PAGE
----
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ASK OCE — March 17, 2006 — Vol. 1, Issue 6

A new Space Race is on. A growing number of American and international companies are joining the fray with the thumbs-up from international governments, private sector advocates, and even NASA – to provide space travel and space transport services more economically and to more people then ever before. Its not a fantasy that is decades away. Its happening now. What follows is a roundup of some of the notable players in “Space Race: Version 2.0.”

Virgin Galactic

With charismatic CEO Sir Richard Branson at the helm, and the success of the Virgin-sponsored and Ansari Prize winning SpaceShipOne, Virgin Galactic may be the strongest player in the current suborbital tourist flight market. It intends to start operations at the proposed $225 million spaceport near New Mexico’s White Sands Missile Range by 2010.

New Mexico officials are scheduled to begin construction at the 27 square-mile site sometime in 2007, finishing by early 2010. Virgin would lease facilities at New Mexico’s Southwest Regional Spaceport for a 20 years, paying $1 million for each of the first five years and subsequently “scaling it to the success of the program” in the remaining years, according to a Virgin official.

Virgin Galactic claims that more than 38,000 people from 126 countries have already expressed interest in buying a ticket, including more than a 100 “Founders” willing to fork over the $200,000 fare upfront for the first available seats.

The Newest Collaboration

Virginia-based Space Adventures, Russia’s Federal Space Agency and the financial backers of the $10 million Ansari X Prize recently announced a collaboration to develop a new generation of suborbital passenger spacecraft.

The “Explorer” is based on the Russian C-21 concept and would be flown up by a carrier aircraft, then launched to the edge of space. It would achieve a suborbital altitude of 62 miles. At this height, the five passengers on board would experience a few minutes of weightlessness and have the opportunity to see the Earth against the black backdrop of space.

International Spaceports Announced

Space Adventures of Virginia also laid out its plans in February for suborbital spaceports to be built in Singapore and the United Arab Emirates. The $265 million price tag will be covered in part by oil revenues and private investment.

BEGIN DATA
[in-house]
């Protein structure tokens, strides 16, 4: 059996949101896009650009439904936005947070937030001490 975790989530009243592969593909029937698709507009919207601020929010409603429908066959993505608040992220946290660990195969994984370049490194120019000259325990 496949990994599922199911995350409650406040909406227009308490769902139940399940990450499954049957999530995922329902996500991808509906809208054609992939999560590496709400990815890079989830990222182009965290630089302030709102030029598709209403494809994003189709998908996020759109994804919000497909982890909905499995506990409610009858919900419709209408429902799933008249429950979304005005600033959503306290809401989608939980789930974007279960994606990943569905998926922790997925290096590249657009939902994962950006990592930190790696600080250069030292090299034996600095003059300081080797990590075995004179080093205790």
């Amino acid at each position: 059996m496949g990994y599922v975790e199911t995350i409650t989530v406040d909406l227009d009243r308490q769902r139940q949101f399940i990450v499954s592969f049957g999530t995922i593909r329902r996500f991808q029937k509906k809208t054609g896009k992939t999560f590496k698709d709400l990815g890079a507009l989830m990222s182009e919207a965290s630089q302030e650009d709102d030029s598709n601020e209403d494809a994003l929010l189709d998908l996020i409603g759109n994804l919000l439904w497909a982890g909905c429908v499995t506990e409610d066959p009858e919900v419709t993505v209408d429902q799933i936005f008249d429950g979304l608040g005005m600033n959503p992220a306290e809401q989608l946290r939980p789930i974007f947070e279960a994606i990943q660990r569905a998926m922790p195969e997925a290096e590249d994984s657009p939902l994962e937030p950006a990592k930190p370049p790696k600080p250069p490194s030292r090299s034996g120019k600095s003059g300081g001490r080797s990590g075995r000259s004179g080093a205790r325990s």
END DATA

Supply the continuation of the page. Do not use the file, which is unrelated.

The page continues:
The company says that the UAE project already has a pledge of $30 million with another $30 million promised – from His Highness Sheikh Saud Bin Saqr Al Qasimi, the emirate’s ruler.

The Singapore spaceport will function as both a base for suborbital flights and as a private astronaut training facility. Proposed offerings would include zero-gravity flights, high-altitude jet rides, centrifuge rides, and space simulations.


On February 5th, Rocketplane Limited Inc. of Oklahoma City signed an agreement with Hokkaido Aerospace Science and Technology Incubation Center of Japan to take experiment specimens into space. Rocketplane is currently designing the XP Spaceplane that will make suborbital flights by early 2007.

The XP has a LearJet fuselage and will have four seats. It is set to take off and land at Oklahoma’s spaceport located at the mothballed Clinton Sherman Air Force Base.

After test flights are successfully completed, the XP will conduct research flights and deploy satellites.

From Amazon to the Final Frontier

In early 2007, founder Jeff Bezos is expected to open a spaceship R& D complex for his Blue Origin aerospace company. Bezos is currently revamping warehouse space in a Seattle suburb, where he intends to manufacture and design spacecraft and rocket engines.

It is believed that Bezos’s ultimate goal is orbital flight and the eventual colonization of space. Test launches will eventually be conducted at Bezos’s 165,000-acre ranch in Van Horn, Texas. His vision includes a spaceport where three-person flights could launch off once a week.

In This Issue

Message from the Chief Engineer

A View From Outside: Space Race, Version 2.0

This Week in NASA History: Pioneer 10 and 11

Admitting Mistakes: A Lesson from Wernher Von Braun

APPEL Holds Masters Forum, PM Challenge

CPMR Spotlighted in Engineering Management Journal

Common Traits of Great Groups and Their Leaders

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